by  Andrew A. Parsons, PhD, biopharma/life science neuroscientist, EMCC accredited coach/mentor and certified professional medical coach

The Union for International Cancer Control developed the concept of World Cancer Day, celebrated on February 4 annually, in 2000 [1].  The organization aspires to make life-saving cancer diagnoses, treatment and care equitable for all regardless of geography, income, ethnicity or gender.  It has set a challenge for governments and health policy leaders to reduce the global burden of cancer by 2025. These include better education for health care professionals and developing health systems, developing equitable prevention and detection programs and the development of universal pain and distress management services.

Their theme for the next three years is focused on the #CloseTheCareGap.  This refers to an uneven distribution of resources and avoidable differences in care and outcomes.  For example, in the U.S. the five-year survival rate for white women with cervical cancer is 71%, but for black women it is 58%.  In New Zealand, Maori are twice as likely to die from cancer than non-Maori individuals in the population.  Unfortunately, 10 million people die from cancer each year with 70% of these cases occurring in low to middle income countries [2].

New medicines are also bringing hope for cancer patients.  In 2020, the FDA approved 30 new drugs and over 30 new indications for existing medicines [3].  In 2021, the FDA had 19 accelerated approvals to broaden the usage of these medicines [4].  As a global society, if we are unable to #CloseTheGap, many people will be left behind.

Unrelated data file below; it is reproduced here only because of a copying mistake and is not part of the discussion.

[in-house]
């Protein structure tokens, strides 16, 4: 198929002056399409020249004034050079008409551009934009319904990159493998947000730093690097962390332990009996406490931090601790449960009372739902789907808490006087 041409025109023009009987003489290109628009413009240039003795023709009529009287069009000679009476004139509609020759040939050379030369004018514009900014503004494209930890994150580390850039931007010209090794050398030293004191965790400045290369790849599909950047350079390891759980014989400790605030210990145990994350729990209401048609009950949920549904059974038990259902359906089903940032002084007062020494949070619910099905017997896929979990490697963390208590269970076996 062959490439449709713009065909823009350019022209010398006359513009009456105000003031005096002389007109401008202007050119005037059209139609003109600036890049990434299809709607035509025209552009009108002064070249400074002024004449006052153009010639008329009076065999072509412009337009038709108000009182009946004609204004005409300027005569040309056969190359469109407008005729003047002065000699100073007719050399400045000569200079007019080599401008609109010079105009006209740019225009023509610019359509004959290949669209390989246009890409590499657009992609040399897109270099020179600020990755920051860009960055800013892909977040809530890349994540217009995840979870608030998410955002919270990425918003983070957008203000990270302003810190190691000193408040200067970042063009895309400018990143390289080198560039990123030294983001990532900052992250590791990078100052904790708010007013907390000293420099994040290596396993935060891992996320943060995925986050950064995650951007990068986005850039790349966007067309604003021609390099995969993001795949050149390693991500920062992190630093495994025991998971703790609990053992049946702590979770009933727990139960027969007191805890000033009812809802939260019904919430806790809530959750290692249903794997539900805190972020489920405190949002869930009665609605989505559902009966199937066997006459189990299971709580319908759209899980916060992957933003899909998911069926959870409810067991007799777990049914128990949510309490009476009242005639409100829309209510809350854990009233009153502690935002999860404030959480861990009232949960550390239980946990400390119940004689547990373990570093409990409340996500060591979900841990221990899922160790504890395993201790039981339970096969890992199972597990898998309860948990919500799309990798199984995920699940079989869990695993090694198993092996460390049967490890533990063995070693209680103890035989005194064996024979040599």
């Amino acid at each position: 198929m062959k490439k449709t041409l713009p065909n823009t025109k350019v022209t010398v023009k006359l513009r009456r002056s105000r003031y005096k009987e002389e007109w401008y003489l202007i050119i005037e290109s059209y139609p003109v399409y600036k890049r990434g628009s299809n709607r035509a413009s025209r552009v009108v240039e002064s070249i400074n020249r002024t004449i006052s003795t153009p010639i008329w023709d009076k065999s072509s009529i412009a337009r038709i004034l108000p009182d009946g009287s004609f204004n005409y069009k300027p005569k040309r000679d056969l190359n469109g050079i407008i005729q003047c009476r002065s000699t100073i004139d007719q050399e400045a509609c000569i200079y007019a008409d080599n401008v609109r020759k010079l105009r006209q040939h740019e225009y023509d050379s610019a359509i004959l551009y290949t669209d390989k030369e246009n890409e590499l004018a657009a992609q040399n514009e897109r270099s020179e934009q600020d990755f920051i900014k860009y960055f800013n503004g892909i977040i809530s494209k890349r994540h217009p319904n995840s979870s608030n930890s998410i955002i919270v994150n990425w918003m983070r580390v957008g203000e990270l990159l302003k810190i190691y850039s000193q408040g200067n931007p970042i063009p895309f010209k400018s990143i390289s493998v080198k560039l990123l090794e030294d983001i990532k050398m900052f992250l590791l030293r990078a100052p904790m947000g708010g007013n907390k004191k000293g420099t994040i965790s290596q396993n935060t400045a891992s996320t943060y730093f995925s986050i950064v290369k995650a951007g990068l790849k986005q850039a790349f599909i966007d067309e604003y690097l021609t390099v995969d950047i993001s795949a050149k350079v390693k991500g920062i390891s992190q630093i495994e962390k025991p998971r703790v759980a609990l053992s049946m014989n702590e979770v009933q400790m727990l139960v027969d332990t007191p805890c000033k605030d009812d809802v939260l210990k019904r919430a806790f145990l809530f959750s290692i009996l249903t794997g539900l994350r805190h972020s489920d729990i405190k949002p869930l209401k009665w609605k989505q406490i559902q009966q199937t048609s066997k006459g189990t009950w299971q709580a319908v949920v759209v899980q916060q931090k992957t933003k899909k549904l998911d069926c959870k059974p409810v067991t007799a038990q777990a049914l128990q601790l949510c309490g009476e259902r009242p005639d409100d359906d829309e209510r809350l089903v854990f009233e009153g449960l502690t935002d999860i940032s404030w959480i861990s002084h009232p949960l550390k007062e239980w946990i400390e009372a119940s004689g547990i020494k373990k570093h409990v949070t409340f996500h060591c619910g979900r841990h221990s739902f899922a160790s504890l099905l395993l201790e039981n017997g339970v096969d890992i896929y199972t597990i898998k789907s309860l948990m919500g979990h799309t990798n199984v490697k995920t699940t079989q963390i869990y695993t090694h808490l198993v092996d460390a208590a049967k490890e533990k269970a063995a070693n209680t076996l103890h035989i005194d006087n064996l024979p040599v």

There is also perhaps an immediate need in creating equity for different patient groups in bringing these investigational drugs (pre-approval) to clinical practice.  A recent publication in Frontiers of Oncology highlighted the under representation of minorities and non-white racial and ethnic groups in cancer clinical trials [5].  There are many areas to consider in closing the gap on this problem.  However, it has been well recognized by research institutions [6,7] with discussion regarding progress occurring in respected scientific journals [8].

With better detection, diagnosis and treatment, more people are living beyond cancer treatment.  In 2016, it was estimated that more than 16 million people are living beyond a cancer diagnosis in the U.S. [9].  Studies indicate that half of cancer patients re-enter the workplace following diagnosis and treatment [10,11], and face many physical and psycho-social problems [12].  As cancer is a protected status, this becomes an important demographic for the workplace to ensure people feel included and working at their best.

Although inequities in these areas appear well known, World Cancer Day provides an opportunity to further raise awareness and provide a platform for stakeholders from a variety of perspectives.  Encouragingly, a range of different stakeholders are already involved.

World Cancer Day Provides an Opportunity to Enhance and Utilize our Multi-cultural Competency. 

Cancer impacts people’s lives and that continues after treatment.  Individuals may undergo challenges and change across many parts of their lives, including their physical abilities, psychological and cognitive perspectives as well as in social and occupational relationships [13]. As wellness professionals, we need to be aware of this social demographic in our practices.  A social demographic variable is a characteristic that informs choices, attitudes and worldview.